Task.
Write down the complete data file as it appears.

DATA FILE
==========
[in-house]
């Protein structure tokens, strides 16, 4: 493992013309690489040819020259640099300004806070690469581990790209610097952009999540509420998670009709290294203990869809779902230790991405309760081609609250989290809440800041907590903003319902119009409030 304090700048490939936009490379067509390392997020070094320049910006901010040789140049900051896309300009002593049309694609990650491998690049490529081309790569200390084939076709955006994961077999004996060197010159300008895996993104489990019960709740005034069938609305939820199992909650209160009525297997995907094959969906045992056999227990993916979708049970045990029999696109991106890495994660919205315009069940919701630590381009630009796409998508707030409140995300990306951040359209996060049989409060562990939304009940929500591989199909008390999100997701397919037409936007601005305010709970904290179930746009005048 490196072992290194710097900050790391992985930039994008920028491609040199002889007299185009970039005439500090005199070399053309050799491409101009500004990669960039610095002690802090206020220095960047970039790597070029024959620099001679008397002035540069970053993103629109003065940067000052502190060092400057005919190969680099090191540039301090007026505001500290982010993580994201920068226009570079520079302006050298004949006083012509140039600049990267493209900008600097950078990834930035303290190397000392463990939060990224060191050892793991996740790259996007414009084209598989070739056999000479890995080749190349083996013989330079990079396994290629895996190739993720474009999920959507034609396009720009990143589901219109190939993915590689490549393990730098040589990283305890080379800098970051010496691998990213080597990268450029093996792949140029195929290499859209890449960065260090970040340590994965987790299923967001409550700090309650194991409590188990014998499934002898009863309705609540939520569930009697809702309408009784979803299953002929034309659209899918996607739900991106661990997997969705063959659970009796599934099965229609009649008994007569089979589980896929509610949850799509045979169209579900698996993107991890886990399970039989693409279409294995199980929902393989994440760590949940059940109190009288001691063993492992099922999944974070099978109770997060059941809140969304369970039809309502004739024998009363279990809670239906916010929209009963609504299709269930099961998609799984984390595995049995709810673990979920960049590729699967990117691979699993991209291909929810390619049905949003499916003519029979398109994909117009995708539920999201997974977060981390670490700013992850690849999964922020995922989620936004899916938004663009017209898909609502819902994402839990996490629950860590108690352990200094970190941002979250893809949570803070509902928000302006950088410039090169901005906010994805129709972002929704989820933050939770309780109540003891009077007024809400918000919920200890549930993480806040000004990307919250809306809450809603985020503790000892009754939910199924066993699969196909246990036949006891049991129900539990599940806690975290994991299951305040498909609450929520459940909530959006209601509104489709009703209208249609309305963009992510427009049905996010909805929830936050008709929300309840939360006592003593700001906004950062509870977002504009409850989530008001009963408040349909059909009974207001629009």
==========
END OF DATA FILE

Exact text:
[in-house]
């Protein structure tokens, strides 16, 4: 493992013309690489040819020259640099300004806070690469581990790209610097952009999540509420998670009709290294203990869809779902230790991405309760081609609250989290809440800041907590903003319902119009409030 304090700048490939936009490379067509390392997020070094320049910006901010040789140049900051896309300009002593049309694609990650491998690049490529081309790569200390084939076709955006994961077999004996060197010159300008895996993104489990019960709740005034069938609305939820199992909650209160009525297997995907094959969906045992056999227990993916979708049970045990029999696109991106890495994660919205315009069940919701630590381009630009796409998508707030409140995300990306951040359209996060049989409060562990939304009940929500591989199909008390999100997701397919037409936007601005305010709970904290179930746009005048 490196072992290194710097900050790391992985930039994008920028491609040199002889007299185009970039005439500090005199070399053309050799491409101009500004990669960039610095002690802090206020220095960047970039790597070029024959620099001679008397002035540069970053993103629109003065940067000052502190060092400057005919190969680099090191540039301090007026505001500290982010993580994201920068226009570079520079302006050298004949006083012509140039600049990267493209900008600097950078990834930035303290190397000392463990939060990224060191050892793991996740790259996007414009084209598989070739056999000479890995080749190349083996013989330079990079396994290629895996190739993720474009999920959507034609396009720009990143589901219109190939993915590689490549393990730098040589990283305890080379800098970051010496691998990213080597990268450029093996792949140029195929290499859209890449960065260090970040340590994965987790299923967001409550700090309650194991409590188990014998499934002898009863309705609540939520569930009697809702309408009784979803299953002929034309659209899918996607739900991106661990997997969705063959659970009796599934099965229609009649008994007569089979589980896929509610949850799509045979169209579900698996993107991890886990399970039989693409279409294995199980929902393989994440760590949940059940109190009288001691063993492992099922999944974070099978109770997060059941809140969304369970039809309502004739024998009363279990809670239906916010929209009963609504299709269930099961998609799984984390595995049995709810673990979920960049590729699967990117691979699993991209291909929810390619049905949003499916003519029979398109994909117009995708539920999201997974977060981390670490700013992850690849999964922020995922989620936004899916938004663009017209898909609502819902994402839990996490629950860590108690352990200094970190941002979250893809949570803070509902928000302006950088410039090169901005906010994805129709972002929704989820933050939770309780109540003891009077007024809400918000919920200890549930993480806040000004990307919250809306809450809603985020503790000892009754939910199924066993699969196909246990036949006891049991129900539990599940806690975290994991299951305040498909609450929520459940909530959006209601509104489709009703209208249609309305963009992510427009049905996010909805929830936050008709929300309840939360006592003593700001906004950062509870977002504009409850989530008001009963408040349909059909009974207001629009």